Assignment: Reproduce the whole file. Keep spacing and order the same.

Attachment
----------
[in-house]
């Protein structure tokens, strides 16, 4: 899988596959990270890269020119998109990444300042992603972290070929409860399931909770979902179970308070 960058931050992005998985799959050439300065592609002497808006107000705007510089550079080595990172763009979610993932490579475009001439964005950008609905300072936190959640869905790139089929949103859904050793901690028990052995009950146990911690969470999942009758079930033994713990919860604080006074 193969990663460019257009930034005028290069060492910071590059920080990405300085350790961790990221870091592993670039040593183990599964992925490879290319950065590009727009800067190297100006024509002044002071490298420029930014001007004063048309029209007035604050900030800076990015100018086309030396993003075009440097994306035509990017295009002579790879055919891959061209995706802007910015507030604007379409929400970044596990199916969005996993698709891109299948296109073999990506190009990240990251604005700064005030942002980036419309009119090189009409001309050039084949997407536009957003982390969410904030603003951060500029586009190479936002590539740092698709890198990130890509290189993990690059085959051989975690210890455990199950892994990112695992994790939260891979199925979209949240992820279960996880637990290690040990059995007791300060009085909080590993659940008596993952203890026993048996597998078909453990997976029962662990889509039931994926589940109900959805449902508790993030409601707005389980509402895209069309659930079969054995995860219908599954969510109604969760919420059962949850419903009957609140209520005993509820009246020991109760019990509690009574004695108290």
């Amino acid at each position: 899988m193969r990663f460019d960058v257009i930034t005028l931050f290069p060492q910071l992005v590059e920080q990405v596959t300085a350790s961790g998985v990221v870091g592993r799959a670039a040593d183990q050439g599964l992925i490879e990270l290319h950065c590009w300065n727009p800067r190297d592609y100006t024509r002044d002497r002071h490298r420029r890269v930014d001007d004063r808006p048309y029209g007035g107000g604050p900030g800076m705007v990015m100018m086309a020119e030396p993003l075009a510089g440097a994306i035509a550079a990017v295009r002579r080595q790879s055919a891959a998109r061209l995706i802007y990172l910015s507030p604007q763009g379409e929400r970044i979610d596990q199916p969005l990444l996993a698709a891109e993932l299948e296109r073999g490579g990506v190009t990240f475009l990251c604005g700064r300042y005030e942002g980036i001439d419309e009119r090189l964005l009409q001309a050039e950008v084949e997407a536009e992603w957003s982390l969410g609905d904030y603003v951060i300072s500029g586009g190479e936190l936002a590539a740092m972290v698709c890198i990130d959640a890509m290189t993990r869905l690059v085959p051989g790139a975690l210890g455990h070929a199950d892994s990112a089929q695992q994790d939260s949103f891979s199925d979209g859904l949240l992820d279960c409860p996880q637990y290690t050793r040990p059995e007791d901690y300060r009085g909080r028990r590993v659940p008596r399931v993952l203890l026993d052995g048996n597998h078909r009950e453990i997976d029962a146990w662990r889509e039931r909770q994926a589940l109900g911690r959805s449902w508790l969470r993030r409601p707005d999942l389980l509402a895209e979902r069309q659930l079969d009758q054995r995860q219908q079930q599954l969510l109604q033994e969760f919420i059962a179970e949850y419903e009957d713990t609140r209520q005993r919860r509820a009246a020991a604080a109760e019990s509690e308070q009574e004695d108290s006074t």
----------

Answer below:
[in-house]
């Protein structure tokens, strides 16, 4: 899988596959990270890269020119998109990444300042992603972290070929409860399931909770979902179970308070 960058931050992005998985799959050439300065592609002497808006107000705007510089550079080595990172763009979610993932490579475009001439964005950008609905300072936190959640869905790139089929949103859904050793901690028990052995009950146990911690969470999942009758079930033994713990919860604080006074 193969990663460019257009930034005028290069060492910071590059920080990405300085350790961790990221870091592993670039040593183990599964992925490879290319950065590009727009800067190297100006024509002044002071490298420029930014001007004063048309029209007035604050900030800076990015100018086309030396993003075009440097994306035509990017295009002579790879055919891959061209995706802007910015507030604007379409929400970044596990199916969005996993698709891109299948296109073999990506190009990240990251604005700064005030942002980036419309009119090189009409001309050039084949997407536009957003982390969410904030603003951060500029586009190479936002590539740092698709890198990130890509290189993990690059085959051989975690210890455990199950892994990112695992994790939260891979199925979209949240992820279960996880637990290690040990059995007791300060009085909080590993659940008596993952203890026993048996597998078909453990997976029962662990889509039931994926589940109900959805449902508790993030409601707005389980509402895209069309659930079969054995995860219908599954969510109604969760919420059962949850419903009957609140209520005993509820009246020991109760019990509690009574004695108290």
């Amino acid at each position: 899988m193969r990663f460019d960058v257009i930034t005028l931050f290069p060492q910071l992005v590059e920080q990405v596959t300085a350790s961790g998985v990221v870091g592993r799959a670039a040593d183990q050439g599964l992925i490879e990270l290319h950065c590009w300065n727009p800067r190297d592609y100006t024509r002044d002497r002071h490298r420029r890269v930014d001007d004063r808006p048309y029209g007035g107000g604050p900030g800076m705007v990015m100018m086309a020119e030396p993003l075009a510089g440097a994306i035509a550079a990017v295009r002579r080595q790879s055919a891959a998109r061209l995706i802007y990172l910015s507030p604007q763009g379409e929400r970044i979610d596990q199916p969005l990444l996993a698709a891109e993932l299948e296109r073999g490579g990506v190009t990240f475009l990251c604005g700064r300042y005030e942002g980036i001439d419309e009119r090189l964005l009409q001309a050039e950008v084949e997407a536009e992603w957003s982390l969410g609905d904030y603003v951060i300072s500029g586009g190479e936190l936002a590539a740092m972290v698709c890198i990130d959640a890509m290189t993990r869905l690059v085959p051989g790139a975690l210890g455990h070929a199950d892994s990112a089929q695992q994790d939260s949103f891979s199925d979209g859904l949240l992820d279960c409860p996880q637990y290690t050793r040990p059995e007791d901690y300060r009085g909080r028990r590993v659940p008596r399931v993952l203890l026993d052995g048996n597998h078909r009950e453990i997976d029962a146990w662990r889509e039931r909770q994926a589940l109900g911690r959805s449902w508790l969470r993030r409601p707005d999942l389980l509402a895209e979902r069309q659930l079969d009758q054995r995860q219908q079930q599954l969510l109604q033994e969760f919420i059962a179970e949850y419903e009957d713990t609140r209520q005993r919860r509820a009246a020991a604080a109760e019990s509690e308070q009574e004695d108290s006074t």